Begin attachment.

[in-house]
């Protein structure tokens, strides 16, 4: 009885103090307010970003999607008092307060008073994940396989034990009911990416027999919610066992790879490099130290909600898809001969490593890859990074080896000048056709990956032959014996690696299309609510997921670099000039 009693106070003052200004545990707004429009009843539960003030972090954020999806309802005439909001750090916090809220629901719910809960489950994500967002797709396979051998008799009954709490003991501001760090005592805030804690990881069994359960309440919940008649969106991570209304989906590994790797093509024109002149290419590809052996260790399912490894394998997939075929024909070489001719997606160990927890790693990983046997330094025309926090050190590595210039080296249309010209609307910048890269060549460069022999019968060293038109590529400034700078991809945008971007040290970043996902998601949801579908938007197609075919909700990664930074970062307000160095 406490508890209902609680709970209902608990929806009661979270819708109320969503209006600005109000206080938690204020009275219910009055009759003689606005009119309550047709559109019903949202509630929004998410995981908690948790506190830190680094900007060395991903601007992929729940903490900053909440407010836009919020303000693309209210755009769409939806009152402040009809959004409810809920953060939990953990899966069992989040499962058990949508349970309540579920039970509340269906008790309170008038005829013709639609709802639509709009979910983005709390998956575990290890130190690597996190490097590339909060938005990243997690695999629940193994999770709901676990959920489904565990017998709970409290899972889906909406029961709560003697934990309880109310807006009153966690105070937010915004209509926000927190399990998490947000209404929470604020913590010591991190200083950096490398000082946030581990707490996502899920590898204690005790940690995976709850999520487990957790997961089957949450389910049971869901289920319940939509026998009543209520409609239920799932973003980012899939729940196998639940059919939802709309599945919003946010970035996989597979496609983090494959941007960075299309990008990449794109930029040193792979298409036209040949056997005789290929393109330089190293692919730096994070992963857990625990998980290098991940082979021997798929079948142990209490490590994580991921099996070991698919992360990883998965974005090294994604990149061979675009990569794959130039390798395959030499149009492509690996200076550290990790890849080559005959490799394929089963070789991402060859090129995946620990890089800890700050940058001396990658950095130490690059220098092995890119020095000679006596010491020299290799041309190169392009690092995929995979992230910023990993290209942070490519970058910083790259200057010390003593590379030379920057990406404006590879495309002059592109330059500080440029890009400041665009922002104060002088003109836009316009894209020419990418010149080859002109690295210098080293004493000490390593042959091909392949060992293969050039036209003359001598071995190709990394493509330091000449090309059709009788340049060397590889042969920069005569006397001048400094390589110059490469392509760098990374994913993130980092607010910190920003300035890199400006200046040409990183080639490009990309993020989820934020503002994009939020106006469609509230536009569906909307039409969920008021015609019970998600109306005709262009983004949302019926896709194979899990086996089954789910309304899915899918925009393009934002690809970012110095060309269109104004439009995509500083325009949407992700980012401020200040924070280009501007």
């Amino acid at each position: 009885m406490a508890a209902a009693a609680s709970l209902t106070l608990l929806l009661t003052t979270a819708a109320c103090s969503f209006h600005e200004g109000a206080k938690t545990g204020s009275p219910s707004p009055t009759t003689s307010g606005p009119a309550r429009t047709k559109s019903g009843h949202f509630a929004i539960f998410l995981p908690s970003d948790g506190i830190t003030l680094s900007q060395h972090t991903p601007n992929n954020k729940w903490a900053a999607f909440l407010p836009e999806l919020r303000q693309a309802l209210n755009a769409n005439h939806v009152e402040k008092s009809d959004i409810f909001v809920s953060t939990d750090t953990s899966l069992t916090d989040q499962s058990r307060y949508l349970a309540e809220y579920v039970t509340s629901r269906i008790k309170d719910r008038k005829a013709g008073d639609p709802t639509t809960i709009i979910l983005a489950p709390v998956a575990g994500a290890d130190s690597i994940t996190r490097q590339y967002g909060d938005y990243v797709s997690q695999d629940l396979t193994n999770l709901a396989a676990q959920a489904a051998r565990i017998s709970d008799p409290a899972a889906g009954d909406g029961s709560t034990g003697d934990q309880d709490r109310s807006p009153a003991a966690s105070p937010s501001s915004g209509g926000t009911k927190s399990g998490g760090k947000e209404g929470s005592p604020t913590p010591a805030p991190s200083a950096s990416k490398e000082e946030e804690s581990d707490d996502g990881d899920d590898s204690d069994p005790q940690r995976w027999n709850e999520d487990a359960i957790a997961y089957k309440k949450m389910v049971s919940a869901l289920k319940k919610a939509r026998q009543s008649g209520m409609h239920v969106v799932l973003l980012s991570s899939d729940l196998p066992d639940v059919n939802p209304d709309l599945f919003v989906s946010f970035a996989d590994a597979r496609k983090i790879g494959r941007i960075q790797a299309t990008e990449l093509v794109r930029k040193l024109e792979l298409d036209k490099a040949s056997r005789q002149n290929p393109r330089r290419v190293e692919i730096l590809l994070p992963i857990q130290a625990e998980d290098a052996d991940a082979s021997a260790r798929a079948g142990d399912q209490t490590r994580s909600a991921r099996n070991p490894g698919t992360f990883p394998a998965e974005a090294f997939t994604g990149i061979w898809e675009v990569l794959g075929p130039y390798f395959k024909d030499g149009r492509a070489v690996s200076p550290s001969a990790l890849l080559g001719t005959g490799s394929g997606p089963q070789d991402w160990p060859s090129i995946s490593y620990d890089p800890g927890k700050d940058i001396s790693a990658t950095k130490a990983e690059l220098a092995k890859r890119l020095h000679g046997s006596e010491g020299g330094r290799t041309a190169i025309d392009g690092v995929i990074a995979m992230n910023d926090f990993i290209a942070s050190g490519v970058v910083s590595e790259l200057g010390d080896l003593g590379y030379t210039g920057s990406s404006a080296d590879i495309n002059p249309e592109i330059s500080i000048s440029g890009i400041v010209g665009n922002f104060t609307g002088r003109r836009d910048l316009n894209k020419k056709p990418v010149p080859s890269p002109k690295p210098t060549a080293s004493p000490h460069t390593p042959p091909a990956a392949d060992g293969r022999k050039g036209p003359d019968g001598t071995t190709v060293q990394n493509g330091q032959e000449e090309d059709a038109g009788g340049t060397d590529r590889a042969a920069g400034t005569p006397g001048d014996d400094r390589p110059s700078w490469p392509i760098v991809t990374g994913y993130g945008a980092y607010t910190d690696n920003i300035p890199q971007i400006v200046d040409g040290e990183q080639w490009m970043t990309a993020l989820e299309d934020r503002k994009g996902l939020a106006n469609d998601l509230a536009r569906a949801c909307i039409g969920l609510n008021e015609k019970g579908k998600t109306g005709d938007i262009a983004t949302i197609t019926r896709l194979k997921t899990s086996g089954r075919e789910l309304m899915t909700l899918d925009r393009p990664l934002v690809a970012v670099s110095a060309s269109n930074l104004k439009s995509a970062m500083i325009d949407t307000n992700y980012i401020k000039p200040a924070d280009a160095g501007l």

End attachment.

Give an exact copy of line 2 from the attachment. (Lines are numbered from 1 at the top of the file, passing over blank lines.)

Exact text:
């Protein structure tokens, strides 16, 4: 009885103090307010970003999607008092307060008073994940396989034990009911990416027999919610066992790879490099130290909600898809001969490593890859990074080896000048056709990956032959014996690696299309609510997921670099000039 009693106070003052200004545990707004429009009843539960003030972090954020999806309802005439909001750090916090809220629901719910809960489950994500967002797709396979051998008799009954709490003991501001760090005592805030804690990881069994359960309440919940008649969106991570209304989906590994790797093509024109002149290419590809052996260790399912490894394998997939075929024909070489001719997606160990927890790693990983046997330094025309926090050190590595210039080296249309010209609307910048890269060549460069022999019968060293038109590529400034700078991809945008971007040290970043996902998601949801579908938007197609075919909700990664930074970062307000160095 406490508890209902609680709970209902608990929806009661979270819708109320969503209006600005109000206080938690204020009275219910009055009759003689606005009119309550047709559109019903949202509630929004998410995981908690948790506190830190680094900007060395991903601007992929729940903490900053909440407010836009919020303000693309209210755009769409939806009152402040009809959004409810809920953060939990953990899966069992989040499962058990949508349970309540579920039970509340269906008790309170008038005829013709639609709802639509709009979910983005709390998956575990290890130190690597996190490097590339909060938005990243997690695999629940193994999770709901676990959920489904565990017998709970409290899972889906909406029961709560003697934990309880109310807006009153966690105070937010915004209509926000927190399990998490947000209404929470604020913590010591991190200083950096490398000082946030581990707490996502899920590898204690005790940690995976709850999520487990957790997961089957949450389910049971869901289920319940939509026998009543209520409609239920799932973003980012899939729940196998639940059919939802709309599945919003946010970035996989597979496609983090494959941007960075299309990008990449794109930029040193792979298409036209040949056997005789290929393109330089190293692919730096994070992963857990625990998980290098991940082979021997798929079948142990209490490590994580991921099996070991698919992360990883998965974005090294994604990149061979675009990569794959130039390798395959030499149009492509690996200076550290990790890849080559005959490799394929089963070789991402060859090129995946620990890089800890700050940058001396990658950095130490690059220098092995890119020095000679006596010491020299290799041309190169392009690092995929995979992230910023990993290209942070490519970058910083790259200057010390003593590379030379920057990406404006590879495309002059592109330059500080440029890009400041665009922002104060002088003109836009316009894209020419990418010149080859002109690295210098080293004493000490390593042959091909392949060992293969050039036209003359001598071995190709990394493509330091000449090309059709009788340049060397590889042969920069005569006397001048400094390589110059490469392509760098990374994913993130980092607010910190920003300035890199400006200046040409990183080639490009990309993020989820934020503002994009939020106006469609509230536009569906909307039409969920008021015609019970998600109306005709262009983004949302019926896709194979899990086996089954789910309304899915899918925009393009934002690809970012110095060309269109104004439009995509500083325009949407992700980012401020200040924070280009501007």